Beth Guckenberger spoke at our women’s retreat this week. I wanted to adopt her, except she is married with 10 children (adopted, foster and biological, combined). Her talk was about God’s faithfulness in the mission field where she and her husband, Todd, work with Back2Back ministries.

Fresh out of college, Todd and Beth had headed a youth mission team to Monterrey, Mexico, where they found themselves painting a church the same color it had been when their team painted it the year before. Frustrated and with only one day left before returning to the states, the young couple grabbed a taxi, asked to be driven to a local orphanage, and soon found themselves on the porch of a rundown building.

They introduced themselves to the children’s guardian and asked if he could use the help of 20 teens, $200 and some prayers. So began their passion to serve the orphans in Mexico, an involvement that led to their attempted adoption of two young sisters, but after months of paperwork, they were denied. (More on that next week.)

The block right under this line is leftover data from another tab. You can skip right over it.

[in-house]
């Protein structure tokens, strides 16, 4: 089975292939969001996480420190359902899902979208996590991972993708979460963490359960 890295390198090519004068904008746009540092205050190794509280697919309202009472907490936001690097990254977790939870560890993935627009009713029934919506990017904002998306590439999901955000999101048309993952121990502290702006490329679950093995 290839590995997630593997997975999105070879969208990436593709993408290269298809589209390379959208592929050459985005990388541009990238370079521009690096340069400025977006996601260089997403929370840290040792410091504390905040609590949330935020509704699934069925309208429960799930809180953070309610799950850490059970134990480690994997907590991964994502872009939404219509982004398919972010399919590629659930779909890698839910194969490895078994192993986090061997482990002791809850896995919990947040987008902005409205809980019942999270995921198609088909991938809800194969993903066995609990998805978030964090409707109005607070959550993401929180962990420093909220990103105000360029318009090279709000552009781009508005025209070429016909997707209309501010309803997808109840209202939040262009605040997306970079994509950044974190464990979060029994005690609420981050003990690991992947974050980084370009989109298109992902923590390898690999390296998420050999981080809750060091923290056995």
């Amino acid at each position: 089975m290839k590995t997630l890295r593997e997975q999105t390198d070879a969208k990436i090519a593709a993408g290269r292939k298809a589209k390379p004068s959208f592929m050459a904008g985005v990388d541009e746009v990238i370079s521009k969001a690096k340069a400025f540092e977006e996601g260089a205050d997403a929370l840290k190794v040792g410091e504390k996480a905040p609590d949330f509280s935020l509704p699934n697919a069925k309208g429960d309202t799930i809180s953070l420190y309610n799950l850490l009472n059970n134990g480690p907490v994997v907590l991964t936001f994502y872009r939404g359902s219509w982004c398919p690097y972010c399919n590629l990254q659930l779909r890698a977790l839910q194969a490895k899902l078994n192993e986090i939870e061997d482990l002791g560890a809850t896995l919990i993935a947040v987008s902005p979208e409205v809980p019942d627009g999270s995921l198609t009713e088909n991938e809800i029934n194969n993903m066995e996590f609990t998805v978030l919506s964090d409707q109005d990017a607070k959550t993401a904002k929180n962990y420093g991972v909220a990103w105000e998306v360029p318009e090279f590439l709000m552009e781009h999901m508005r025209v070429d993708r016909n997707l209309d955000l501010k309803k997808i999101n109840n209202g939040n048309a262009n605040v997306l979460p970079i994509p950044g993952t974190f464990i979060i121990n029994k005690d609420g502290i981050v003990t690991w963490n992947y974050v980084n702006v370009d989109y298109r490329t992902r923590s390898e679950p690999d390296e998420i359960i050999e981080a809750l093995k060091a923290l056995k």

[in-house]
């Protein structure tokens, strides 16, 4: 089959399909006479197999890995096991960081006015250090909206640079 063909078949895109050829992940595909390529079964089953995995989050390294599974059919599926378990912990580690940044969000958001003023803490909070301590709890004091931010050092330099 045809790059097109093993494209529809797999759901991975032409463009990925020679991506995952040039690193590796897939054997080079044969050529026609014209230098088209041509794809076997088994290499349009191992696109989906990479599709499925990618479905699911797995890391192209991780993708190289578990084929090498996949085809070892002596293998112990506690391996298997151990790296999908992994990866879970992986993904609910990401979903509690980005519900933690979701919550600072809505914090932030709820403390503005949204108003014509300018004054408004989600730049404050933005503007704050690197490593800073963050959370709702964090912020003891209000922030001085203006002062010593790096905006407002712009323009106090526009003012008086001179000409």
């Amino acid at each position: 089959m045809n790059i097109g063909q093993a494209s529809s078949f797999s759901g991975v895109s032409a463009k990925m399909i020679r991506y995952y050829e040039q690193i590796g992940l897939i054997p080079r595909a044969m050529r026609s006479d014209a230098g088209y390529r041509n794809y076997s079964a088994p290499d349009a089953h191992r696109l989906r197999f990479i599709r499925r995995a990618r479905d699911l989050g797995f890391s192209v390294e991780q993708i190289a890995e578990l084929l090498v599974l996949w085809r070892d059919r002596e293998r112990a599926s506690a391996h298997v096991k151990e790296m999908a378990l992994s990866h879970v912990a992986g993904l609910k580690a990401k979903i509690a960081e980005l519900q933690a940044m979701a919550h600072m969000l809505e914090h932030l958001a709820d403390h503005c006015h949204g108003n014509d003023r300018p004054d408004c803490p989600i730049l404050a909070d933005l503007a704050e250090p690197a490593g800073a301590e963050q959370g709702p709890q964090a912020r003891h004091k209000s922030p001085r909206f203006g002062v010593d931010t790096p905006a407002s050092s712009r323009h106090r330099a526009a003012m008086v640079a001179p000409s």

Fast forward a few years to when Todd, Beth, and three-month-old daughter settled in Monterrey. In the fall they returned to Ohio where Todd was a principal at a Christian school and their Mexico orphanage fundraising efforts were taking off. In their absence, a young woman volunteered to live in their Monterrey home to help with some caretaking duties.

No sooner were they back in the states than Beth received an emergency call from the Monterrey caretaker. One of the young orphan girls had been hit by a truck. Within three hours, Beth and baby daughter were on a flight to Mexico, leaving her husband a note on the kitchen counter: “Headed to Monterrey. Will call tonight.”

While there, Beth received a phone call that a three-month-old Mexican boy was available for adoption. Beth called Todd who flew to Mexico to join her to meet their baby son. Even though he had “pretzeled legs, bent arms that would not unfold curled hands and mold on one side of his face,” the adopting couple called him the “most beautiful baby ever.”

Returning to Ohio, intense therapy began, but their young son cried nonstop. A trip to a neuro-surgeon was not good news. Antonio was in the “severe” category of spina bifida. He probably never would talk or walk or be able to care for himself. Todd and Beth needed “to be prepared for the worst.” The news, although devastating, was more reason to pray.